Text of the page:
Leo has always been a kid who thrives in nature. Our family prefers to be outdoors than indoors, and Leo has been enjoying hikes, year round, since before he could walk. One of his favorite extracurricular activities is spending time outside, in nature. He is a calmer and happier child when he’s had ample outdoor time.
This fall, I signed him up for a once-a-week nature class at a nature center that we adore. When the anxiety ramped up, I figured that this would help. I assumed that Wednesdays would be his best day of the week because he’d have more outdoor time than even I could provide.
Best laid plans.
Best Laid Plans: When Anxiety Throws You For a Loop #3
Leo was excited about his first nature class. Unlike other activities, he never refuses this one because we have visited this nature center weekly since he was born. Still, his anxiety was high due to the broken arm. Because his anxiety was high, he was on alert. His SPD, which had been barely noticeable for over a year, had spiked as a result.
He was a little bit anxious on week one. It was worse on week two. On week three, I got a phone call. Another teacher had to take him back to the office because he had been terrified during the hike.
Folks, my kid was afraid of hiking!
When I went to pick him up, he was chattering away happily. He and the other teacher had selected herbs from the garden with which to brew a tea. He was joyful, there was no trace of the worry monster.
When I talked to him about it later he was able to share a few details. He said he was hearing too many noises. A fellow classmate had told a tall tale about a gigantic rattlesnake. He thought the single-file trails were dark and creepy.
My heart ached for him. This child is happier outdoors than indoors. He thrives in nature. Our family thrives in nature. This is a situation where we needed to power through.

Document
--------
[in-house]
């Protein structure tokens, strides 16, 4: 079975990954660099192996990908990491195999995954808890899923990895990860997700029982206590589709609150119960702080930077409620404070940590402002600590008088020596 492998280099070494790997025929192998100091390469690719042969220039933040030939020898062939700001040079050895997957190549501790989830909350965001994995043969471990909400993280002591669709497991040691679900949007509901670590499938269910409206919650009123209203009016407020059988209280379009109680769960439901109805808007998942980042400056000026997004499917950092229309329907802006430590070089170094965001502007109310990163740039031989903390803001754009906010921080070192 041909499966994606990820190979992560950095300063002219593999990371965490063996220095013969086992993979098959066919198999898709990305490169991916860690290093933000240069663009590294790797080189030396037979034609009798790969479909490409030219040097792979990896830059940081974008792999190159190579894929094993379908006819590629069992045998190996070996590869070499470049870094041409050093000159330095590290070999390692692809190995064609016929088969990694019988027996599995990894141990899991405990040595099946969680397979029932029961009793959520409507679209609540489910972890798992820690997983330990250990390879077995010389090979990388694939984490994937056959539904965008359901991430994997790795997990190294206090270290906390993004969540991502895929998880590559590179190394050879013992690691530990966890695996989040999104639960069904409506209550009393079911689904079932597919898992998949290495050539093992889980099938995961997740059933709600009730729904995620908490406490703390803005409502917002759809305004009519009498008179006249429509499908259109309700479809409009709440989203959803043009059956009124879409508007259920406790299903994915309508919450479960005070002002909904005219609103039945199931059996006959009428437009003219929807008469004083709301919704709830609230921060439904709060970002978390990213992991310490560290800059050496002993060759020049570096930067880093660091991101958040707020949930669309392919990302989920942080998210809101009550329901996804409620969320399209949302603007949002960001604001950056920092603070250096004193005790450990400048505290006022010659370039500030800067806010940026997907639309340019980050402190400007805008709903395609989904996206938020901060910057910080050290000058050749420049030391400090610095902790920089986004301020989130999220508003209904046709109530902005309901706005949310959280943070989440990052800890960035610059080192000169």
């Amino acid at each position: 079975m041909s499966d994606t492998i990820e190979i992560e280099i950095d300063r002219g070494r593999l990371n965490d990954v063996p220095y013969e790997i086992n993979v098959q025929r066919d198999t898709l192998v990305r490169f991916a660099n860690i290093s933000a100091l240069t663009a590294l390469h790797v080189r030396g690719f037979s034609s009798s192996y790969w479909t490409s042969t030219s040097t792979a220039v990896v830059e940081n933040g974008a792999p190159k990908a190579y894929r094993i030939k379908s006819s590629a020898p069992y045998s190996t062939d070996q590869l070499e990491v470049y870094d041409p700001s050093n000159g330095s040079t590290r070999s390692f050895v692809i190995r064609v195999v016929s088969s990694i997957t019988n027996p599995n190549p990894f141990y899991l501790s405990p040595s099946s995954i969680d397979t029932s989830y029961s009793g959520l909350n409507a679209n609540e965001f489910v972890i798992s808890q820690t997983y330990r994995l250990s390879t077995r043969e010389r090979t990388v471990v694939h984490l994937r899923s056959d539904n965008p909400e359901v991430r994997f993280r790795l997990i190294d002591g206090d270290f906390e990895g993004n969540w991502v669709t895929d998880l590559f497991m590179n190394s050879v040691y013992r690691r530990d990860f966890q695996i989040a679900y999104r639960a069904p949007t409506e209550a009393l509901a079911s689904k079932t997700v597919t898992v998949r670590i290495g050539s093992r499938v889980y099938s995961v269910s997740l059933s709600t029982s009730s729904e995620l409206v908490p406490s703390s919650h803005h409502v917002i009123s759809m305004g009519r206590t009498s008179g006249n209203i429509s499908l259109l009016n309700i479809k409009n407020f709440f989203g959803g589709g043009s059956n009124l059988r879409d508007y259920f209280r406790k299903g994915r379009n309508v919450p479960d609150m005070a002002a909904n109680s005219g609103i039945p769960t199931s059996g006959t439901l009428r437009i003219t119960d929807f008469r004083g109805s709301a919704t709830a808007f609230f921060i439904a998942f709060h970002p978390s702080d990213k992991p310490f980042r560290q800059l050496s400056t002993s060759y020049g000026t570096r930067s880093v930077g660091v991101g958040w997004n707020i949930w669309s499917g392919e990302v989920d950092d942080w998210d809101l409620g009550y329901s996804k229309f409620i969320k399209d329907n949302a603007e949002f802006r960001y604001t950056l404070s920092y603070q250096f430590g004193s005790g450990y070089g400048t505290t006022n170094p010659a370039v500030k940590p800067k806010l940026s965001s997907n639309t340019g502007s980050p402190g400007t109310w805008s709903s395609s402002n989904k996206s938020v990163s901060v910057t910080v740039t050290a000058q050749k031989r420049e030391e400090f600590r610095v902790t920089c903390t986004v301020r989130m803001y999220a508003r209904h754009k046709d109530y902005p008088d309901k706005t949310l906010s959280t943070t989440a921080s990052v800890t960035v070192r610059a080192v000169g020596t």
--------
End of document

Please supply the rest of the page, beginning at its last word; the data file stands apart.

Best Laid Plans: When Anxiety Throws You For a Loop #4
After each nature class, we meet up with some of Leo’s friends and hike together. Powering through, we hiked that afternoon despite that morning’s events. He was anxious but willing to hike. He was on alert, hearing every little noise and asking lots of questions. Still, he was brave and powered through. He told me he didn’t want to be afraid of hiking, either.
And then, we had another one of those candid camera moments. We were on the main trail, hiking along when suddenly we heard an owl.
Folks, the owl was loud and it was right overhead. I’m sure that, had it not been for the trees, we would have seen it. I love owls and I was mesmerized by its call. It was as if we had stepped into the pages of Owl Moon. I was thankful that our friends, who needed to leave the hike a bit early, were able to hear it before they left. We said our goodbyes, as the owl hooted above and around us.
And then there was T. Exhausted by her first month in kindergarten, T was “too tired to walk” and was sprawled in the middle of the trail, tantruming. I kid you not, folks, a jogger had to jog right over her!
As I attempted to talk Leo down while struggling to lift a limp and angry almost-six-year-old to her tired feet, Leo lost it. He would run up ahead of us, yelling and begging us to leave the woods, and then run back to us once more. Repeat, repeat. All the while, T would flop to the forest floor and refuse to budge.
In case you are wondering about Seuss, he was there, too. He was happy as a clam, hooting back to the owl much to Leo’s chagrin. He kept laughing and saying, “This is just like Owl Moon!!” while Leo begged him to stop talking to the owl.
Eventually, we made it out of the forest but it took a long, loud, time.
On the drive home, once Leo had calmed down, he explained to me why he was so afraid. Owls, he said, are nocturnal. We have hiked innumerable times before and had never heard an owl at any time of the day, let alone at 2:30 on a sunny afternoon. The owl was hooting a lot, and, therefore, Leo assumed that there had been a threat to the owl. The owl was awake and hooting due to its own alarm system.